Another way to look at this is to consider the diversions from gasoline taxes as subsidy to mass transit, and subsidy to other non-highway purposes. In other words highway users are subsidizing non-highway projects but at the same time, general taxpayers (property, sales, and income taxes) are subsidizing highways. The question being asked is: what is the net subsidy to highways, which is equal to the subsidy to highways less the subsidy paid by highway users for non-highway purposes.
An example which illustrates why the real subsidy should be only the net subsidy is as follows. Suppose that all taxes on airline tickets were used to pay for highways and conversely: all highway user taxes were used to pay for the operation of the airways and airports. Furthermore, suppose that these costs were equal: the user tax for airline tickets is equal to the taxes paid on gasoline, tolls, etc. Then one might claim that the airways are 100% subsidized since highway users are paying for them. Likewise, one might claim that highways are 100% subsidized since air travelers are paying for them. But actually, the user charges for each mode are sufficient to pay all the costs for that mode and neither the airways nor the highways are being subsidized. Each system pays the other the same sum of money which is equivalent to no exchange of money at all. If I give you $1000 and you give me back $1000, it's like no exchange has taken place (we each have the same amount of money as before). Of course, the actual subsidy situation is much more complex.
While I argue above that it's the net subsidy which counts, there is the opposite point of view described as follows: If one believes that the highway user should be subject to "sin taxes" like those leveled on tobacco and alcohol, then after paying the sin tax, there is still a tax to be paid to finance highway construction and maintenance. From this perspective, one should count the total subsidy to highways and not the net subsidy. Then claims of heavy subsidy to highways would be justified.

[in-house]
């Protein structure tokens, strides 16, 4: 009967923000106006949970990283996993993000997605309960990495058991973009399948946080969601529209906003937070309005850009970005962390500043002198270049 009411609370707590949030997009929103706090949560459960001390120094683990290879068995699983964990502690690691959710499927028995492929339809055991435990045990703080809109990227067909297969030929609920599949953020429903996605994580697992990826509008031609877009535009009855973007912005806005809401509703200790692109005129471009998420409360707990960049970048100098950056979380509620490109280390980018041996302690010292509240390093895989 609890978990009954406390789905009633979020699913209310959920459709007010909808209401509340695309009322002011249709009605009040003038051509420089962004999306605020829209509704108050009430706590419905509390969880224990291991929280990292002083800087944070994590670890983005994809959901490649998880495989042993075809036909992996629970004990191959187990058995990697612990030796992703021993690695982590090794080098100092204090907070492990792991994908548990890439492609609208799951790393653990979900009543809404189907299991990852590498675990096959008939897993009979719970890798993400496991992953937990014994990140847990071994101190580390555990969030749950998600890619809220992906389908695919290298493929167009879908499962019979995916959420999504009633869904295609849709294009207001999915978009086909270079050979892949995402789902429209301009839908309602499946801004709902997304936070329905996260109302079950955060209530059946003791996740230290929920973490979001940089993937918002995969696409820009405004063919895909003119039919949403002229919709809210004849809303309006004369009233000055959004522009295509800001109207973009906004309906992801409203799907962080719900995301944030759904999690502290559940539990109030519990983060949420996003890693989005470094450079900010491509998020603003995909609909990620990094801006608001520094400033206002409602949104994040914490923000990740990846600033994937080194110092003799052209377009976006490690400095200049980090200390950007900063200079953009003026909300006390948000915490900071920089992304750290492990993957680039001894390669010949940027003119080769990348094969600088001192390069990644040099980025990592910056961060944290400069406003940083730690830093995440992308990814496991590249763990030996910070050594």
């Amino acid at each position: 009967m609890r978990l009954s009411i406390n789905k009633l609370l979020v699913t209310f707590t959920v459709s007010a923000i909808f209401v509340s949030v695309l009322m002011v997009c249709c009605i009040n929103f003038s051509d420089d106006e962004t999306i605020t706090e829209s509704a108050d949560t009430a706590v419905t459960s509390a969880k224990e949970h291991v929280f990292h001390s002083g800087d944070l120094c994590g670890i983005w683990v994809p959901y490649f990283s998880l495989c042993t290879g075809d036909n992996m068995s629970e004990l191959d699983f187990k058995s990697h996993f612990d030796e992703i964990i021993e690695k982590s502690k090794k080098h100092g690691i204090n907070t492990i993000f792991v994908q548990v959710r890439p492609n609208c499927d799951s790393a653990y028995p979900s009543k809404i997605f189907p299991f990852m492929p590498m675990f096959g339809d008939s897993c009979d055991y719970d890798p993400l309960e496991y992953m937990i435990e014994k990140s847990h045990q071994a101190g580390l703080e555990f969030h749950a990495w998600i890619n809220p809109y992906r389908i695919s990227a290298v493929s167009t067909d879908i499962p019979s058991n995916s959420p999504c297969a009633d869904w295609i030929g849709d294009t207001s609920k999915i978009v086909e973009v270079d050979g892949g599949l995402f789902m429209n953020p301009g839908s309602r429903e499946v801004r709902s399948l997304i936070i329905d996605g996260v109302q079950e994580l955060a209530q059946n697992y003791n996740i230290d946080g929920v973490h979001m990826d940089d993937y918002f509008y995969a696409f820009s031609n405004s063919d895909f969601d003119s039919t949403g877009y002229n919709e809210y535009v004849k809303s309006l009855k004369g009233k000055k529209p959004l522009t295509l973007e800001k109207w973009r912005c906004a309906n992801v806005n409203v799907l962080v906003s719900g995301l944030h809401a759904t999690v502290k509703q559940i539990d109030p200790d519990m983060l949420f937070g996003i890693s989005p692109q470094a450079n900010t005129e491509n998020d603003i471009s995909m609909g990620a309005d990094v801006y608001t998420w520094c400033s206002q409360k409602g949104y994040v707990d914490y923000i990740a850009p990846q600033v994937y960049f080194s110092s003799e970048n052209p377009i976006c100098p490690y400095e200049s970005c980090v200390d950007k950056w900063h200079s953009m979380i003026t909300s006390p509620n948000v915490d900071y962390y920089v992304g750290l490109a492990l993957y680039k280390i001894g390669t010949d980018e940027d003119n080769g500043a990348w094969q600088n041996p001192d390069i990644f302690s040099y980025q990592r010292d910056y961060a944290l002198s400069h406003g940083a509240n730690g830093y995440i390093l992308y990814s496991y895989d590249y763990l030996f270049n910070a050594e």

The key question here is: Is using the highways a sin? Is using highways hurting the environment? Well, yes, but lots of other activities are also hurting the environment but avoid sin taxes. Let's first look at energy efficiency of the various modes of transportation: Transportation Energy Data Book, Ch. 2. It turns out that the energy-intensity of the automobile is roughly equal to that of mass transit. So if using the highways is damaging the environment, so is using mass transit which is being subsidized by highway users and not paying any "sin taxes". Why aren't the "sin taxes" being levied on transit users as well? Furthermore, since most other activities such as heating and air-conditioning ones home, is consuming fuel and doing environmental damage, why are not sin taxes being levied on all energy consuming activities? Good question. Perhaps what we need are sin taxes on all fuels.
So it seems that levying sin taxes on just motor vehicle use of highways is unduly discriminatory. So thus the subsidy to highways should probably be the net subsidy.
It would make the analysis much simpler and clearer if all of the user revenues for highways were spent only on highways and the funds used for non-highway purposes were obtained from non-highway revenues. But that's not the way it's been set up by government.
NET SUBSIDY TO HIGHWAYS (in billions of dollars) (derived from FHWA Table HF-10) ITEM 1995 2000 2005 User Fees (gas taxes, etc.) 84.1 100.6 114.6 Non-user taxes (gross subsidy) 21.4 29.0 39.2 Diverted to non-highway uses 21.6 16.6 21.4 Net subsidy -0.2 12.4 17.4 Total taxes used for highways 83.9 113.0 132.4 Net subsidy (% of total taxes) 0.0 11.0 13.1
Note that for 1990 (and earlier) the Table HF-10 doesn't exist. Table 88 90-11 (fix-me) (in "Highway Statistics" for 1990) is something like HF-10 but fails to show diversion of user revenue for other purposes. Per other tables for the States and the Highway Trust Fund, this amount seems to be $7.1 billion compared to 18.3 billion in non-user taxes resulting in a net subsidy of $11.3 billion But it's not clear if the "Imposts to Highway Users" includes or excludes diversions (the numbers don't "add up"). Nevertheless, it seems that net subsidy was over 10% both prior to and after the years around 1995. In Cox's table (see Discrepancy in Wendell Cox's Table the year 1994 shows a negative net subsidy of 7.4% (compared to negative 3.1% for 1995) while net subsidy is positive for both 1993 and 1996. Thus it seems that 1994 may have been the only year in which net subsidy was actually significantly negative.